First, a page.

“The SRF implementation memo is the first step in distributing Bipartisan Infrastructure money to states and we appreciate EPA’s engagement with the States throughout the memo development,” said Jim McGoff, Indiana Finance Authority COO and Director of Environmental Programs and Council of Infrastructure Financing Authorities President. We look forward to providing this money to communities throughout the nation to improve our water and wastewater infrastructure.”
“The Rural Community Assistance Partnership commends the U.S. Environmental Protection Agency for taking an important first step of releasing timely guidance to state and local partners on how over $55 billion in water investments through the Bipartisan Infrastructure Law will be implemented,” said Rural Community Assistance Partnership (RCAP) Interim CEO Keith Ashby. “RCAP stands ready to work with EPA, states, and non-governmental partners to ensure that small and rural disadvantaged communities have equitable access to these historic investments in our nation’s water infrastructure.”
The majority of water infrastructure funding through the Bipartisan Infrastructure Law—$43 billion—will flow through the Clean Water and Drinking Water State Revolving Funds (SRFs). EPA’s implementation memo provides information and guidelines on how EPA will award and administer supplemental SRF Capitalization Grants through the law, including for the general drinking water and clean water SRF programs and funding that will be dedicated to removing lead service lines and addressing perfluoroalkyl and polyfluoroalkyl substances (PFAS) and other emerging contaminants.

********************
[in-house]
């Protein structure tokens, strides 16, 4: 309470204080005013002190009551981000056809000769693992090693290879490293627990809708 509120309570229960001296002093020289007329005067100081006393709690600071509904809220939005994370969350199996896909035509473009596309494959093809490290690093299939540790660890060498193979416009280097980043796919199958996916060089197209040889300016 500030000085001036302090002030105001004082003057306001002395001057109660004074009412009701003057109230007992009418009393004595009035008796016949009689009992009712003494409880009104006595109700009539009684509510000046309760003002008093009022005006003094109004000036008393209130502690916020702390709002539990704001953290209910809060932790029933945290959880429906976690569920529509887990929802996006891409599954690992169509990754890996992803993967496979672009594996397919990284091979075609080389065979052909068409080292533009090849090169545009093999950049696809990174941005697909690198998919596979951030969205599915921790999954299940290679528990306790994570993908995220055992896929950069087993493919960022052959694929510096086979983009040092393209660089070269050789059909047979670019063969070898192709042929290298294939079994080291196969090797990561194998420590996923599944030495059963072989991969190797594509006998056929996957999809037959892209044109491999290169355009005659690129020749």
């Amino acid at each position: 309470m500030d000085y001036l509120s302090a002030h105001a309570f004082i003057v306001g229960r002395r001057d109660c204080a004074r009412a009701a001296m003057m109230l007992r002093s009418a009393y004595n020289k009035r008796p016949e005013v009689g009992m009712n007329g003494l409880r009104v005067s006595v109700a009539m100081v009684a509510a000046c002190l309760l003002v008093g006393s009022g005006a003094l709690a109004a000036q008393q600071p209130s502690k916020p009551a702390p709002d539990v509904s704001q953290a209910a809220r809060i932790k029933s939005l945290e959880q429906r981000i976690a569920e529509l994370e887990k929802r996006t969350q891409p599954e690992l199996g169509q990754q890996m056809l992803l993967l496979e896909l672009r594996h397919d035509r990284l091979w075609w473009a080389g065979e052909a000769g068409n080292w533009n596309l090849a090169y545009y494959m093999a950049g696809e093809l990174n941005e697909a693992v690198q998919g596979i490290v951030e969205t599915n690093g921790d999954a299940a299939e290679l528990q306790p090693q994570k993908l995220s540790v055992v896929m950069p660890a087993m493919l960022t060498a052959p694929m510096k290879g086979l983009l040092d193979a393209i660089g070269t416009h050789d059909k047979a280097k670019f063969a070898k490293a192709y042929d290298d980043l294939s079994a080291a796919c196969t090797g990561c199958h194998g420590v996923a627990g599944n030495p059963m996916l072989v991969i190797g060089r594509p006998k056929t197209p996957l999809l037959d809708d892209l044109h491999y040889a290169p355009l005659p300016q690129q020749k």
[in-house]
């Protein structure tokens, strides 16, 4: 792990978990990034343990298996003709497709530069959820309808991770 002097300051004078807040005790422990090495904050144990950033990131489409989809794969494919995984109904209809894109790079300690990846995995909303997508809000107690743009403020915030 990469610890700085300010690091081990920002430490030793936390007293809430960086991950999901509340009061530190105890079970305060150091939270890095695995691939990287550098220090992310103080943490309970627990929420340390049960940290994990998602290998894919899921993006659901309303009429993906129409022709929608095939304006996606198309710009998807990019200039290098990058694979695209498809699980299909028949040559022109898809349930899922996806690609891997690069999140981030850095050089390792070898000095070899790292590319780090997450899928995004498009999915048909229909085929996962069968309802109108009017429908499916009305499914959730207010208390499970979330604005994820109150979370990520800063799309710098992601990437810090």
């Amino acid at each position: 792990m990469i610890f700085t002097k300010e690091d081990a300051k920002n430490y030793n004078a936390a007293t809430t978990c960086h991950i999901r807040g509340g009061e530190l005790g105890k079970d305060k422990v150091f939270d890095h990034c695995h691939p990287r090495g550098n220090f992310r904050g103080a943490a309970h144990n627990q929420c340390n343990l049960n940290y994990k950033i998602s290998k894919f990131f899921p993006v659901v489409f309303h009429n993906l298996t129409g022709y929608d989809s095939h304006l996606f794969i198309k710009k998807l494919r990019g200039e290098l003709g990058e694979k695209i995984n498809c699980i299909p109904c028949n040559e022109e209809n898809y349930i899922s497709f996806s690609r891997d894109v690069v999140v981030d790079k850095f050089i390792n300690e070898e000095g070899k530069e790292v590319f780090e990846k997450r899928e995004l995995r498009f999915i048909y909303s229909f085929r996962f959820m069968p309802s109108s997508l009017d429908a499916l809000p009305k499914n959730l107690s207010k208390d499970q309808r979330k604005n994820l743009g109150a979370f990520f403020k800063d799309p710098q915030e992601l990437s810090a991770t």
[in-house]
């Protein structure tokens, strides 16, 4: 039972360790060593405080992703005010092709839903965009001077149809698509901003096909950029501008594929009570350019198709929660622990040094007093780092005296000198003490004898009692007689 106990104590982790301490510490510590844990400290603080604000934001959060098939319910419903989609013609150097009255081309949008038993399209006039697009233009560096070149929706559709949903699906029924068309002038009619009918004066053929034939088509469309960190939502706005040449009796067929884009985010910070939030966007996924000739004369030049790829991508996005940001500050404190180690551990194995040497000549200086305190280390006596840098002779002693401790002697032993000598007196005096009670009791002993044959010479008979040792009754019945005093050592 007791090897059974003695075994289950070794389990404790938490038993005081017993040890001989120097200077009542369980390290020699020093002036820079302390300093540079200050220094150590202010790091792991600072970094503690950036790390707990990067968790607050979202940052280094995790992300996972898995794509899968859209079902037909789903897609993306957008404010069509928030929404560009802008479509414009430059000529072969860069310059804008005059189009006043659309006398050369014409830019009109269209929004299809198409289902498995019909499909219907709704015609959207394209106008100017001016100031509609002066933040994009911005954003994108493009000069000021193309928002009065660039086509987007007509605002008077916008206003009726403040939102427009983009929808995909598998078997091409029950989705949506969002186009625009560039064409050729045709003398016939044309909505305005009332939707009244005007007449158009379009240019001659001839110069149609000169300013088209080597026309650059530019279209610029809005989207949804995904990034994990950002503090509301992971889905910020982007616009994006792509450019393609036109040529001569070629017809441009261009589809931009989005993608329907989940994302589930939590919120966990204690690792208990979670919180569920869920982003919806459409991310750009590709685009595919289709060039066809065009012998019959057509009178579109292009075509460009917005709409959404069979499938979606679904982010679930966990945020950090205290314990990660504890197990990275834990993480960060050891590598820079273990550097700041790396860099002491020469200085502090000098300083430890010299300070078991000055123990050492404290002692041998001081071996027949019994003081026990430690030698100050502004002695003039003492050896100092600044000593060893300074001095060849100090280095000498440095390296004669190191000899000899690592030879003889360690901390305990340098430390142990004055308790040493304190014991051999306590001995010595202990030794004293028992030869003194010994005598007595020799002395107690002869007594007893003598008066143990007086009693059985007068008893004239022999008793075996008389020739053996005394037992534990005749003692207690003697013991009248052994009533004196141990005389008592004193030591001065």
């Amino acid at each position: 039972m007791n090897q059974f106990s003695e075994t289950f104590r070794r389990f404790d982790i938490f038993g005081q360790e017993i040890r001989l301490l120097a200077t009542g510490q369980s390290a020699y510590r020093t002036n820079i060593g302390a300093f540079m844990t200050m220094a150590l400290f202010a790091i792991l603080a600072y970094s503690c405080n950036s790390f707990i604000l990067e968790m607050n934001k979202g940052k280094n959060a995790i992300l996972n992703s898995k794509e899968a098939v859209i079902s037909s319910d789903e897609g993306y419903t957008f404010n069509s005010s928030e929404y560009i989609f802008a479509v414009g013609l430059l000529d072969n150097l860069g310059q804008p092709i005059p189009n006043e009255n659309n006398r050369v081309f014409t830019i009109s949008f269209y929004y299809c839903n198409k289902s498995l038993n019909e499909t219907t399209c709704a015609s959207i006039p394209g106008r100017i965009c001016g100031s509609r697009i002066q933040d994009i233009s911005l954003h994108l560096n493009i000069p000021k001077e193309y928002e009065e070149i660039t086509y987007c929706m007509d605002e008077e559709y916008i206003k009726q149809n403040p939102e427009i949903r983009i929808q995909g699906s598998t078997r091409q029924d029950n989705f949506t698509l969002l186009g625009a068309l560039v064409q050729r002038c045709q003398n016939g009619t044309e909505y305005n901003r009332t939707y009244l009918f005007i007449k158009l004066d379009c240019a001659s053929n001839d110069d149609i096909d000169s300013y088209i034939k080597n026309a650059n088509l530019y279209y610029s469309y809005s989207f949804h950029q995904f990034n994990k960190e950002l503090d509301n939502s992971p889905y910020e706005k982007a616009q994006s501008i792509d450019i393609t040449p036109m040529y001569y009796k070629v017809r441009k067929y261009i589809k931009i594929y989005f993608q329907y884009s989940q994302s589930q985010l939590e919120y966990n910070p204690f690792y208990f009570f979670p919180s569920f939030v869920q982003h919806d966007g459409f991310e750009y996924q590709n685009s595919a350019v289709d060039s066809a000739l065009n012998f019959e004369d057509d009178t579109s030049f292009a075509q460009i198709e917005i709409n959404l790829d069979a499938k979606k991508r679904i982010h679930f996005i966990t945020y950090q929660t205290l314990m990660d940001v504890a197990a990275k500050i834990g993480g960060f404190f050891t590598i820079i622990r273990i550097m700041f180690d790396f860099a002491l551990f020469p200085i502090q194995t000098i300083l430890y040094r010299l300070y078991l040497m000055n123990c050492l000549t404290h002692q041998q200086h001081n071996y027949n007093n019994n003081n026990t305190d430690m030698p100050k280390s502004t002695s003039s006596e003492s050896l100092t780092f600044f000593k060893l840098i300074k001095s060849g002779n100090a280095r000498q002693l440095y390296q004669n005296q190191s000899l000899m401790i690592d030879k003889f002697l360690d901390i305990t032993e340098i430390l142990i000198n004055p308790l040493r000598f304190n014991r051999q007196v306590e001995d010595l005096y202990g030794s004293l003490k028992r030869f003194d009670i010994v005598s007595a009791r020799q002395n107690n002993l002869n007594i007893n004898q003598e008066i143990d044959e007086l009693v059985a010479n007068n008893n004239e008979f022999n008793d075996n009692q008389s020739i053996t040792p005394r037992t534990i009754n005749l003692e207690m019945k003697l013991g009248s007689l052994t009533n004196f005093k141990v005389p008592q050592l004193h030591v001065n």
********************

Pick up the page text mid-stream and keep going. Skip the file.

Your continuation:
EPA’s implementation memo highlights the flexibility provided to states and borrowers to address a wide variety of local water quality and public health challenges. SRF funding through the Law can be used in combination with additional funding sources to finance water infrastructure projects that meet the most pressing local needs. The memo also underscores provisions included in the Bipartisan Infrastructure Law to ensure that disadvantaged communities fully benefit from these historic investments in the water sector. Additionally, the memo specifies strategies for making rapid progress on lead service line replacement and addressing PFAS and other emerging contaminants.
EPA will be working with state co-regulators, Tribal partners, and stakeholders on next steps. The agency will provide training and technical assistance to support the development of intended use plans that identify priority projects for SRF funding. EPA intends to review these plans aligned with the requirements and recommendations of the implementation memo with the goal of expeditiously investing in communities across the country.
The memo issued follows a letter from EPA Administrator Michael S. Regan to Governors in December of 2021, encouraging states and Tribes to maximize the impact of water funding from the law to address disproportionate environmental burdens in historically disadvantaged communities across the country.
Working collaboratively, the SRF programs and EPA can make progress towards Justice40, which aims to ensure that federal agencies deliver at least 40% of benefits from certain investments to disadvantaged communities.
See release on epa.gov.